PIFF 2017: Take 3


40th Portland International Film Festival/February 9-25, 2017

One Week and a Day (Israel) dir. Aspah Polonsky (98 mins) Trailer

One Week and a Day is an improbably funny and quite moving film about a couple mourning the loss of their 25-year-old son, Ronnie, who died from cancer. Both are devastated, their grief a tangible presence. Vicky carries on, taking care of the household and returning to her job as a schoolteacher, while Eyal comes unmoored. Vicky's anguish runs every bit as deep as her husband's, but she deals, or fails to deal, with it in different fashion.

Eyal is something of a crank and a hothead by nature. His behavior is bizarre as he feuds with the neighbors, gets into disputes wtih cab drivers, and forgets depsite Vicky's reminders to reserve two plots in the cemetery so they can be buried next to Ronnie when the time comes.

And he takes up smoking pot after he happens on a bag labeled "Medical Cannabis" with Ronnie's name on it at the hospice while looking for a blanket that was left behind. The search for the blanket leads to an endearing little girl who hangs out at the hospice because her mother is there. Encountering Eyal in the hall and seeing that he is trying to make off with the pot, she advises him to stick it down his pants because that is what her cousin does when he takes things.

Eyal returns home and sets up shop at the kitchen table where he proceeds to attempt to roll a joint. Unable to get the papers to hold together, he enlists the aid of young Zooler, the 28-year-old son of his neighbors who lives at home with his parents and works at a sushi place delivering phone orders on his scooter. Zooler is pretty much Zonker from Doonesbury. His dream is to compete in the world air guitar championships. He and Eyal slowly bond over pot and assorted escapades, among them a touching sequence with the little girl at the hospice that features a pantomime "air surgery" to remove her mother's tumor.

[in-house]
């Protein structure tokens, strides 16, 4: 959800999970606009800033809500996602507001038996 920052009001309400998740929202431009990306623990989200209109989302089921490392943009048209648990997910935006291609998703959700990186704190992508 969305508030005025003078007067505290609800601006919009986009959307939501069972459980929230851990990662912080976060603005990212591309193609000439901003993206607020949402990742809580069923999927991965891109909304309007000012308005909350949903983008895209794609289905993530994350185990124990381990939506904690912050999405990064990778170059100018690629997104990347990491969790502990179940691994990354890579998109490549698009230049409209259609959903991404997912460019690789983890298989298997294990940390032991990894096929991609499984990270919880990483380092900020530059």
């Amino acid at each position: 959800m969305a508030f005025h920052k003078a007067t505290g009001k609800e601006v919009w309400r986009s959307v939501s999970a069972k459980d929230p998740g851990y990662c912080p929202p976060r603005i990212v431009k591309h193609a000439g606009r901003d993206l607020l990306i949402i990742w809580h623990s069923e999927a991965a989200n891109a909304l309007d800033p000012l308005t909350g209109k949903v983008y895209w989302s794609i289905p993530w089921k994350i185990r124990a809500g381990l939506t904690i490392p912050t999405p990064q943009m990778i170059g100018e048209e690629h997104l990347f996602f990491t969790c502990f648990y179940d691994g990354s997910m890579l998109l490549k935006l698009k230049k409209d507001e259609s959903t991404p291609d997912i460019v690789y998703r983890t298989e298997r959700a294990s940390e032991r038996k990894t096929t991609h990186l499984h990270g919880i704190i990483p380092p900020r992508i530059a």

The mix of mishaps, hijinks, and pathos holds together quite nicely to make for an altogether enjoyable film.

The Commune (Denmark/Sweden/Netherlands) dir. Thomas Vinterberg (112 mins) Trailer

I saw The Commune at a press screening two weeks ago. A scribbler more on top of his game would have written about it immediately afterward while it was fresh in his mind. The Commune is my favorite among the films I have seen at this year's festival, but I fear my commentary is sketchier and less insightful than I would like. I heartily recommend this one.

The scene is Copenhagen, early 1970s, a middle-class family, parents with professional careers, a daughter age fourteen left much to her own devices. Erik is a somewhat dour architecture professor, frustrated because he has ambitions to design buildings instead of just teaching about it. Anna has a more upbeat personality. She is poised, bright, self-assured, a TV news journalist who covers serious stories. She is respected in her profession and something of a local celebrity.

The movie opens with a visit to the spacious, beautiful house where Erik grew up, which he inherited after the recent death of his father. It appears that this is first time Anna and Freja the daughter have laid eyes on the place. This seems a bit odd, as the house is not in some remote or distant location. At any rate it is a grand house. Anna and Freja are instantly taken with it. Erik though deems it much too big for three people. He is all for selling it for a tidy sum. Anna and Freja dissent.